2016 had been a tough year for Taiwan, the jewel of an island nation that China views as an illegitimate breakaway province. In January, it elected a new president–a progressive female law professor who takes a decidedly dim view of the Communist tyranny a few hundred miles from Taiwan’s shores. Mainland China, Taiwan’s largest trading partner, was incensed by the Taiwanese people’s daring to make a democratic decision—the temerity! And so it began a campaign of collective punishment.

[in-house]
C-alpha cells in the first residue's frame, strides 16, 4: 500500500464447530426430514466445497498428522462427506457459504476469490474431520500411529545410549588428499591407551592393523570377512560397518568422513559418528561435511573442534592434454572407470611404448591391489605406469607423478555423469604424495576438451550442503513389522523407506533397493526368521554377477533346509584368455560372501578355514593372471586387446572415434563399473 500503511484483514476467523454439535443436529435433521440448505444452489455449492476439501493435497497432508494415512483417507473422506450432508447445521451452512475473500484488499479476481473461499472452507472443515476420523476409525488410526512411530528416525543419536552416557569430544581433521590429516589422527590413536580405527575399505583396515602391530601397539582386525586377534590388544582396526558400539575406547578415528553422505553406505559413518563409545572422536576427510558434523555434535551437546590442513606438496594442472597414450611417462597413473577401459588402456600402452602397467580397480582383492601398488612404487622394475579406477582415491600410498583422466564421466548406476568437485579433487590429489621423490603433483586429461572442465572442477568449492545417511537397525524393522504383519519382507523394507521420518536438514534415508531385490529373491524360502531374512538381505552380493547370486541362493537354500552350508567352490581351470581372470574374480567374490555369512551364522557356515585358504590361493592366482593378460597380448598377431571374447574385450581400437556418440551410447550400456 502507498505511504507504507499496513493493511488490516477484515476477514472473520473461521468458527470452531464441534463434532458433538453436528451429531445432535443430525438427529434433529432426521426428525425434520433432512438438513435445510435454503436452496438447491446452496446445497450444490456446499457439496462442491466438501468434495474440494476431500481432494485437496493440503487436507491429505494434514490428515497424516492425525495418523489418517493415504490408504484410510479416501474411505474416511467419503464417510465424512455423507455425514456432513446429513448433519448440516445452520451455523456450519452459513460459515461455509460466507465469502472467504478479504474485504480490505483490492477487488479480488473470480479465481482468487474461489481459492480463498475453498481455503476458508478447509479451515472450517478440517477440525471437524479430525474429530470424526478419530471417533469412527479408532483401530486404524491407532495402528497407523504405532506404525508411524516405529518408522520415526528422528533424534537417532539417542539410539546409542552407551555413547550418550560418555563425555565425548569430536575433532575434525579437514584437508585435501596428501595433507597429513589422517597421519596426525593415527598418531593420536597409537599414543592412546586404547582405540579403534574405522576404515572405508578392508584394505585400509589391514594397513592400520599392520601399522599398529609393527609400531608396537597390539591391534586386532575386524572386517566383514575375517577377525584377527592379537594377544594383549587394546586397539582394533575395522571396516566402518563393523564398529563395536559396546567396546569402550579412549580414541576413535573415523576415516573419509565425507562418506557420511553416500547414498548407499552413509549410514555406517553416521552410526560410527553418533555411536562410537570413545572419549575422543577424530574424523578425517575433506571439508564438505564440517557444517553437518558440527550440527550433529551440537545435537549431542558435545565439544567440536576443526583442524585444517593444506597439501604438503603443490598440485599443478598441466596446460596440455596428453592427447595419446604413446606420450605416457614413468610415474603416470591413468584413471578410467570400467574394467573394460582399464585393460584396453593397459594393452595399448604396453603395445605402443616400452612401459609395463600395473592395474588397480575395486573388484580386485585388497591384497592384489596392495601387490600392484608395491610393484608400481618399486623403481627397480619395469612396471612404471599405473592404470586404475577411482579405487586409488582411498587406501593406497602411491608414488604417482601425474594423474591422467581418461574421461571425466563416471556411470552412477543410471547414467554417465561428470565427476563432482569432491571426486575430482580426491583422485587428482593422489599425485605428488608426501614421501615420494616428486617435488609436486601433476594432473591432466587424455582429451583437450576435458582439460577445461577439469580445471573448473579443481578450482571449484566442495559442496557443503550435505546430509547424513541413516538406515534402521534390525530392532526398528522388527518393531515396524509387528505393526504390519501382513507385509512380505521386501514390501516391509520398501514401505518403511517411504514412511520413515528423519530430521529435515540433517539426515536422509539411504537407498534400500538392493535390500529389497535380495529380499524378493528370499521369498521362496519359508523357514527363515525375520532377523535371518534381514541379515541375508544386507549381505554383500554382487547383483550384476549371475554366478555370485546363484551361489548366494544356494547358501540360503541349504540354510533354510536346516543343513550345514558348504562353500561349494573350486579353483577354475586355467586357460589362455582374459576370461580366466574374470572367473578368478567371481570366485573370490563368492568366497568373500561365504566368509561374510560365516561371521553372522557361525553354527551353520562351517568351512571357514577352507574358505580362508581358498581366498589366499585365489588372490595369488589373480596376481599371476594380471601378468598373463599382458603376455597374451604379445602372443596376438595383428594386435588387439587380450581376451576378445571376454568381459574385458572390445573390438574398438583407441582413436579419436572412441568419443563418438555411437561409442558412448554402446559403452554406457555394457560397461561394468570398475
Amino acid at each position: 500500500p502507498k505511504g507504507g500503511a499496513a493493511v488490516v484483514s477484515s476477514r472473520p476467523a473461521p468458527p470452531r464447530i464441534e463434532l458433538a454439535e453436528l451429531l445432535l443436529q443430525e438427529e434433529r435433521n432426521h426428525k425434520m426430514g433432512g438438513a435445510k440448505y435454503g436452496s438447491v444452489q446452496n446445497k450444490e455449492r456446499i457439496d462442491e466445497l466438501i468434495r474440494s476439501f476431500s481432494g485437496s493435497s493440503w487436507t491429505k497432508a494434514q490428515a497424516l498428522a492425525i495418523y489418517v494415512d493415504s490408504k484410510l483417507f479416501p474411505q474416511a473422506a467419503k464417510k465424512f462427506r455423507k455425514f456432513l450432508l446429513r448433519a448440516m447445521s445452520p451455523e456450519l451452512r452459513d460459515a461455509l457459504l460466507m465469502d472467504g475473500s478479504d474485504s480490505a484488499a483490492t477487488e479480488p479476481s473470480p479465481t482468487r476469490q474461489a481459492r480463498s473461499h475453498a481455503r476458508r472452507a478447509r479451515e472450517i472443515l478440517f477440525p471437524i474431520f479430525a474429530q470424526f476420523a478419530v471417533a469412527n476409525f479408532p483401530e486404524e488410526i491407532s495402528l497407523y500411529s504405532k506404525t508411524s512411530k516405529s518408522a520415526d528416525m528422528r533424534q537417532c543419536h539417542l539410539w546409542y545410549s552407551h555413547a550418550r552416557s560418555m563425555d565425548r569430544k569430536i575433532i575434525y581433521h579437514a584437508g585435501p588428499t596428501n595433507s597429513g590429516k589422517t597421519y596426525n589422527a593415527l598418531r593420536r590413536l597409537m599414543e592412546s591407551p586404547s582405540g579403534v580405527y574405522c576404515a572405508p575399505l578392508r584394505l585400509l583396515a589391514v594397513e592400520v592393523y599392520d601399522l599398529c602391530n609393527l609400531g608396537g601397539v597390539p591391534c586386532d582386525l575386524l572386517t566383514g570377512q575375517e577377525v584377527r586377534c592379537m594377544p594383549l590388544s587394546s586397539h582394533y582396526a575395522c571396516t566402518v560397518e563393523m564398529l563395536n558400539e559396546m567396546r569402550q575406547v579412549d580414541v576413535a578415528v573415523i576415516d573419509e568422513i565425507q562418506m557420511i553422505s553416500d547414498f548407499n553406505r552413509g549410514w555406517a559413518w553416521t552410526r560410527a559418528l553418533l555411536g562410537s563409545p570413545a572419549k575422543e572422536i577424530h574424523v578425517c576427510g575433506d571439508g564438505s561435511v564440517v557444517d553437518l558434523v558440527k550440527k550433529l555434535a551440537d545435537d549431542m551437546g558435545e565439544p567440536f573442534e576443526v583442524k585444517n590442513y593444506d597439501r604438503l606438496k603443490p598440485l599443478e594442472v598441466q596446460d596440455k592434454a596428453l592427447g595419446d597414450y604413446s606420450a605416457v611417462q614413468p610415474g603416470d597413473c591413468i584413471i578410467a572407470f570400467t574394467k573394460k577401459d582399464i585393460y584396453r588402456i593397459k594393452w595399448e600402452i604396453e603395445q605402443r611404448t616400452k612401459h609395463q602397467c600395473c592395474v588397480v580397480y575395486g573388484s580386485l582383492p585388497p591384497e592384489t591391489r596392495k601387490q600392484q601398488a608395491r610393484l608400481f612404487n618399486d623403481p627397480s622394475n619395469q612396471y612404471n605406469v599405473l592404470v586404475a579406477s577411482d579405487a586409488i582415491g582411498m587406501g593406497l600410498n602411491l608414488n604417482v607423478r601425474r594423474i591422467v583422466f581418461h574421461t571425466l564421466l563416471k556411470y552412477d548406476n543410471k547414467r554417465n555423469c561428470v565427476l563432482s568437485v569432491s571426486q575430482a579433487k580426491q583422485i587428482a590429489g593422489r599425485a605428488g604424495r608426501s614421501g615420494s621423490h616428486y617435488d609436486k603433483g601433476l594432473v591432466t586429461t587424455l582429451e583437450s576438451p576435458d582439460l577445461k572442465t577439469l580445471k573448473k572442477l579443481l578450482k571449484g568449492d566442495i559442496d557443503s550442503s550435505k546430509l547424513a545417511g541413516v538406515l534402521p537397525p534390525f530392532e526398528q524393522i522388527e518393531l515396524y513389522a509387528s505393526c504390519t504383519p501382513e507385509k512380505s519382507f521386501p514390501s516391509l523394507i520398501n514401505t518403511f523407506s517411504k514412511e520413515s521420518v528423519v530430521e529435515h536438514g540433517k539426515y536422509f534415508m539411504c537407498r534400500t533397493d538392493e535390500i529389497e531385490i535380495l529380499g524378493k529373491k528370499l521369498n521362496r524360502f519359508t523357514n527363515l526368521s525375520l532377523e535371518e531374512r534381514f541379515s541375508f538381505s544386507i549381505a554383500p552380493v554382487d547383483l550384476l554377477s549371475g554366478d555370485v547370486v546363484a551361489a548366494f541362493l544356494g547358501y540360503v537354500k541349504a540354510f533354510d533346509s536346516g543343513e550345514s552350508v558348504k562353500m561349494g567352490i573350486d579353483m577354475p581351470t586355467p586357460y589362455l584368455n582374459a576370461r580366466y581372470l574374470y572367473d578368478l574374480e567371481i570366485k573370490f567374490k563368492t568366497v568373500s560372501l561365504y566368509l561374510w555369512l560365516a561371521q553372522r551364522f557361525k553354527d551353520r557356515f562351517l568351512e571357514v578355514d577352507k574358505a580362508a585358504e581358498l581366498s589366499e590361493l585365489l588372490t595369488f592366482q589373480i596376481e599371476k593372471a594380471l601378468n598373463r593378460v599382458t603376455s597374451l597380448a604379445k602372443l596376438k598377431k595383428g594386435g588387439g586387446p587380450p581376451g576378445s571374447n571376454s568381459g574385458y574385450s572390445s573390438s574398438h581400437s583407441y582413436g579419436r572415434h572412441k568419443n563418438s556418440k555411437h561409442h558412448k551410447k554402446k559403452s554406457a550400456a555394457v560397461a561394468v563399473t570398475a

Tourism from the mainland, a key source of revenue for Taiwan, was severely curtailed. And Taiwan was humiliated on the international stage repeatedly. First, at Beijing’s behest, it was snubbed by ICAO. When the United Nations’ aviation safety group met in Montreal earlier this year, Taiwan wasn’t even allowed in as a guest. Then the democratic island of 23 million was given the cold shoulder by INTERPOL. When the global law enforcement group got together in November, Taiwan was shut out again. Despite its remarkable achievements—creating an open, prosperous country with a robust democratic political culture, all in the shadow of an aggressive tyranny hell-bent on reclaiming it—2016 saw Taiwan become, increasingly, a Rodney Dangerfield nation, commanding little to no respect on the global stage.